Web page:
Prevalence and Predictors of Ocular Complications in Obstructive Sleep Apnea Patients: A Cross-sectional Case-control Study



Nesreen E. Morsy1, 9, Badawi E Amani2, Ahmad A Magda1, Awadalla J Nabil3, Seithikurippu R. Pandi-Perumal4, Ahmed S. BaHammam5, David Warren Spence6, Per O. Lundmark7, Nevin FW Zaki8, 9, *
1 Department of Pulmonary Medicine, Faculty of Medicine, Mansoura University, Egypt
2 Department of Ophthalmology, Mansoura Ophthalmic Center, Faculty of Medicine, Mansoura University, Mansoura, Egypt
3 Community Medicine Department, Faculty of Medicine, Mansoura University, Mansoura, Egypt
4 Somnogen Canada Inc., College Street, Toronto, ON, Canada
5 Department of Medicine, College of Medicine, The University Sleep Disorders Center, King Saud University, Riyadh, Saudi Arabia
6 Independent Research Consultant, Toronto, Canada
7 Faculty of Health and Social Sciences, Department of Optometry, Radiography and Lighting Design, Campus Kongsberg (5346), Norway
8 Somnlogist, Sleep Research Unit, Department of Psychiatry, Faculty of Medicine, Mansoura University, Mansoura, Egypt
9 Mansoura University Sleep Center

Abstract

Purpose:

This study sought to identify the magnitude and the possible risk factors of ocular complications in patients with Obstructive Sleep Apnea (OSA).

Methods:

A hospital-based cross-sectional study with a nested case-control design was conducted. Qualifying study subjects were patients who had been diagnosed with moderate to severe OSA (AHI index of ≥ 5, n=80), and control subjects (n=20) who had an AHI index of ≤ 5 (“normal”). Study participants were recruited from Mansoura University Hospital’s Sleep Disorders Clinic in Mansoura, Egypt.Selected subjects were assessed for ocular complications at Mansoura Univerity Hospital Ophthalmic Center, (Mansoura), Egypt. An ophthalmic history was recorded, and opthalmic testing was carried out. The testing included unaided visual acuity measurement, refraction, best-corrected visual acuity measurement, slit lamp bio-microscopic evaluation of the anterior segment and anterior segment photography, dilated fundus examination, intraocular pressure measurement, fundus photo, and fluorescein angiography, and visual field assessment. Various tests of OSA symptoms were also monitored, including the AHI, lowest oxygen concentrations and desaturation index plus the overall severity index. .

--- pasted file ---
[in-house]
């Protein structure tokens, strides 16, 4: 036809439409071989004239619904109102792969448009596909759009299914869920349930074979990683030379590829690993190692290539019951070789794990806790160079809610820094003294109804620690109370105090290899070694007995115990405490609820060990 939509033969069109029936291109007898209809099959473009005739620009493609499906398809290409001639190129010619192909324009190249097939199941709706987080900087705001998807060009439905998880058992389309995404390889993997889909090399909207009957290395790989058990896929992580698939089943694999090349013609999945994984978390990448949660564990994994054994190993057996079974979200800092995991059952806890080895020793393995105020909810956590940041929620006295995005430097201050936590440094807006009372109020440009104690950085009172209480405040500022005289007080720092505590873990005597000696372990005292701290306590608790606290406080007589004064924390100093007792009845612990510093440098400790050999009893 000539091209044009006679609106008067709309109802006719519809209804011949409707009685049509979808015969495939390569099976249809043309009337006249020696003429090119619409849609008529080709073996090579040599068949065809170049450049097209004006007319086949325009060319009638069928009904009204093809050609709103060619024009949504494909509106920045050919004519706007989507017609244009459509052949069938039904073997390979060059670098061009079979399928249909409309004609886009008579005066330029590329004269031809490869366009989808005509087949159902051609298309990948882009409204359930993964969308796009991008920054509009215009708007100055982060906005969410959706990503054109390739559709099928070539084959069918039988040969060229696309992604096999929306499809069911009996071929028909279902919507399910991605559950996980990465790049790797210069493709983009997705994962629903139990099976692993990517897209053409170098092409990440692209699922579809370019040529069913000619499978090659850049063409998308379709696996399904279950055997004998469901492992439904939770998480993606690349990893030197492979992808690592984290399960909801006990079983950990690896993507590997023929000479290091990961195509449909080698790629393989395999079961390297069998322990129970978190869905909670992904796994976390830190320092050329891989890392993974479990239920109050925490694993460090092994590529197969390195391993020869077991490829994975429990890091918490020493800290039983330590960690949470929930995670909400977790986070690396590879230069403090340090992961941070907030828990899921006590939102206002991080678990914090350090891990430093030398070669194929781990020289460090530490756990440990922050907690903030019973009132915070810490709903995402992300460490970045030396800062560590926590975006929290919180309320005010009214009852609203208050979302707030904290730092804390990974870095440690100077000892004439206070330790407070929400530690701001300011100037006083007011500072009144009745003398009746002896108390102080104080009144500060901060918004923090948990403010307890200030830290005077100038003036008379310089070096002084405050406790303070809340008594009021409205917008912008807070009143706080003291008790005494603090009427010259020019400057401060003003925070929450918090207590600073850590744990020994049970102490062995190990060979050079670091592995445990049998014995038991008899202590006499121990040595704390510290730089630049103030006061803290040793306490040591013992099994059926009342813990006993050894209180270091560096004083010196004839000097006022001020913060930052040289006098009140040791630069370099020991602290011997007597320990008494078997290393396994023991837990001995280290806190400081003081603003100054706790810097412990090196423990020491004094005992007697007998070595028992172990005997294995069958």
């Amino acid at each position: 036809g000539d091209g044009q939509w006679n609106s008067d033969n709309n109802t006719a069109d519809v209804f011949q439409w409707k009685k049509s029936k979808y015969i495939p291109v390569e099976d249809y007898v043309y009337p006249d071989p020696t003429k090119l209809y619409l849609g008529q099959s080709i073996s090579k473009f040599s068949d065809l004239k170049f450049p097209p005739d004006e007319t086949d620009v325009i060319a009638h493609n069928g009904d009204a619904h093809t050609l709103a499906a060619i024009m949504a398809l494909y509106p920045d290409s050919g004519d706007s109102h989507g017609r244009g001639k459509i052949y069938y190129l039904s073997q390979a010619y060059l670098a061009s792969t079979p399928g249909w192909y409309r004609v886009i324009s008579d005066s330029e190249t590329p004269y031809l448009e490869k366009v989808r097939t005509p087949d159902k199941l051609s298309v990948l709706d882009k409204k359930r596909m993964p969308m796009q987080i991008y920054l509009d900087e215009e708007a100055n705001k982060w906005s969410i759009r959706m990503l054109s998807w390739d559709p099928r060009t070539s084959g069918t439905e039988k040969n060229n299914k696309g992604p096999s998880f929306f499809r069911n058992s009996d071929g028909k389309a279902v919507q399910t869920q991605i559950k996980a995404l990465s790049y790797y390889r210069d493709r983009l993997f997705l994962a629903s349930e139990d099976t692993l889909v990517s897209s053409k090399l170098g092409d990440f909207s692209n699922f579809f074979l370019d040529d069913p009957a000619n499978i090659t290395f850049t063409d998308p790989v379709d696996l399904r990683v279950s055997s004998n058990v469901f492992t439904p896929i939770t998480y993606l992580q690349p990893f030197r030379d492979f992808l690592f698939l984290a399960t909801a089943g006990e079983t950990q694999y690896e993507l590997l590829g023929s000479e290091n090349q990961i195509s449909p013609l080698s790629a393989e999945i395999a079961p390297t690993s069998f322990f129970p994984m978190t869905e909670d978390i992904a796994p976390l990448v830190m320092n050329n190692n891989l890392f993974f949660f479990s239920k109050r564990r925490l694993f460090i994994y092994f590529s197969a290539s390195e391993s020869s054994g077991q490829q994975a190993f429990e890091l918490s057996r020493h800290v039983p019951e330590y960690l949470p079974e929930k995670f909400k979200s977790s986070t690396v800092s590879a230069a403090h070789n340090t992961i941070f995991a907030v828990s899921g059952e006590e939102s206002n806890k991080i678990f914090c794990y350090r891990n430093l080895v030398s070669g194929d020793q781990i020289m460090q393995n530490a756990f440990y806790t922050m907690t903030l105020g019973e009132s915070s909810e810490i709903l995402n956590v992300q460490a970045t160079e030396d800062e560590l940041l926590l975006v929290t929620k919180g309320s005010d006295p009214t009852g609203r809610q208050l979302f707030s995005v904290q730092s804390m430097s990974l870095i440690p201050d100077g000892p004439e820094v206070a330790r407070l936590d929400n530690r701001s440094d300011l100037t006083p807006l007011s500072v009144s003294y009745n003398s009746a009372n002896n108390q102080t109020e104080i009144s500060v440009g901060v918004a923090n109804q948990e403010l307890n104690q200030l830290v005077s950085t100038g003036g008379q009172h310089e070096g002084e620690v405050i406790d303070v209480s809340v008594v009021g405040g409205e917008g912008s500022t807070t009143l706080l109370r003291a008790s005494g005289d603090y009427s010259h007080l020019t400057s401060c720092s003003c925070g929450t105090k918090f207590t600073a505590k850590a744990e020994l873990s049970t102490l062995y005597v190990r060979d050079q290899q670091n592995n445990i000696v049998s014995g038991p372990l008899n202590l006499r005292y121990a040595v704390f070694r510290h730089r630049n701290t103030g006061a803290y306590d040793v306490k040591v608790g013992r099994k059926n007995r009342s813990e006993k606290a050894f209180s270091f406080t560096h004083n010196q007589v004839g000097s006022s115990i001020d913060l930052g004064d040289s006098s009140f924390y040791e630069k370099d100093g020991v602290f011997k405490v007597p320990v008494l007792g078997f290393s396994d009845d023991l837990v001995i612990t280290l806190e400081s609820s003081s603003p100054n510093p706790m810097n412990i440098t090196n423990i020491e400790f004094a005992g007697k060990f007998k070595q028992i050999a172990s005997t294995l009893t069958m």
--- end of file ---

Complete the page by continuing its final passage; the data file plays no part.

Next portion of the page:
Results:

It was found that OSA patients n=28 (35%), n=24 (30%), n=4 (5%) had senile cataract, normal tension glaucoma, and retinal ischemia, respectively, with an overall prevalence of 45%. Additionally, the OSA group had seven times greater risk (OR=7.36, 95%CI: 1.6-33.86) of vision-threatening disorders compared to the controls. OSA patients were observed to be at a greater risk of senile cataract 28 (35%), normal tension glaucoma 24 (30%), retinal ischemia 4 (5%) and conjunctival hyperemia and dry eye (OR=3.77, 95%CI: 1.02-13.95, OR=4.36, 95%CI: 1.26-17.08). Also, multivariate logistic regression analysis testing showed that the lowest oxygen saturation index was the only significant predictor negatively associated with vision-threatening disorders (OR=0.84, 95%CI: 0.75-0.93).

Conclusion:

The risk of vision-threatening and non-threatening ocular disorders is higher among OSA cases. The lowest oxygen saturation index was the only significant predictor of vision-threatening disorders. These findings support the recommendation that a full ophthalmic examination should be carried out on patients with confirmed OSA.

Keywords: Eye, Desaturation, Glucoma, Intraocular pressure, Vision disorders, Hypoxia.


Abstract Information


Identifiers and Pagination:

Year: 2019
Volume: 13
Publisher Item Identifier: EA-TORMJ-2018-11

Article History:

Received Date: 15/11/2018
Revision Received Date: 16/01/2019
Acceptance Date: 27/03/2019
Electronic publication date: 22/07/2019
Collection year: 2019

© 2019 Morsy et al.

open-access license: This is an open access article distributed under the terms of the Creative Commons Attribution 4.0 International Public License (CC-BY 4.0), a copy of which is available at: https://creativecommons.org/licenses/by/4.0/legalcode. This license permits unrestricted use, distribution, and reproduction in any medium, provided the original author and source are credited.


* Address correspondence to this author at the Department of Psychiatry, Faculty of Medicine, P.O. box: 35516 Mansoura University Mansoura-Dakahlia, Egypt; Tel: +201283339789; Fax: +2 050 2267016; Emails: mernakero@mans.edu.eg, nevinfzaki@yahoo.com